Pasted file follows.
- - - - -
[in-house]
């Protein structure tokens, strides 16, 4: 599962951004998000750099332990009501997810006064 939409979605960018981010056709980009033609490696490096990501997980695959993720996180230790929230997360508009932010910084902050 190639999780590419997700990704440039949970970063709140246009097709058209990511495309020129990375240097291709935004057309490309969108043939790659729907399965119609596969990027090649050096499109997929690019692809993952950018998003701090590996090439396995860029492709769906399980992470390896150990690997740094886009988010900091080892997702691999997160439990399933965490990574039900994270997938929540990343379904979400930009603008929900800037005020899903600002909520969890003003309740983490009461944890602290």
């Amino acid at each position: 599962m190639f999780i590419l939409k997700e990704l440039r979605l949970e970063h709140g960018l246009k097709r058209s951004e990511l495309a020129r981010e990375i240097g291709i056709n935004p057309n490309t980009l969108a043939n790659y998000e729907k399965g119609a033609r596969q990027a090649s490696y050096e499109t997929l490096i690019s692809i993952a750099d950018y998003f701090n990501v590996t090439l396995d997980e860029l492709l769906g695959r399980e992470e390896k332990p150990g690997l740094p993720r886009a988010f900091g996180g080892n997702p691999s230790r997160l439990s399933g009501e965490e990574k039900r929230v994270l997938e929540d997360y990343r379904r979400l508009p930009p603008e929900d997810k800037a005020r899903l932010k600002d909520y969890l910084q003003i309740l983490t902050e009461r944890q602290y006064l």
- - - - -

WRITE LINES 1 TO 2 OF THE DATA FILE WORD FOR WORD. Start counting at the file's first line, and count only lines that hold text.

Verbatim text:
[in-house]
């Protein structure tokens, strides 16, 4: 599962951004998000750099332990009501997810006064 939409979605960018981010056709980009033609490696490096990501997980695959993720996180230790929230997360508009932010910084902050 190639999780590419997700990704440039949970970063709140246009097709058209990511495309020129990375240097291709935004057309490309969108043939790659729907399965119609596969990027090649050096499109997929690019692809993952950018998003701090590996090439396995860029492709769906399980992470390896150990690997740094886009988010900091080892997702691999997160439990399933965490990574039900994270997938929540990343379904979400930009603008929900800037005020899903600002909520969890003003309740983490009461944890602290």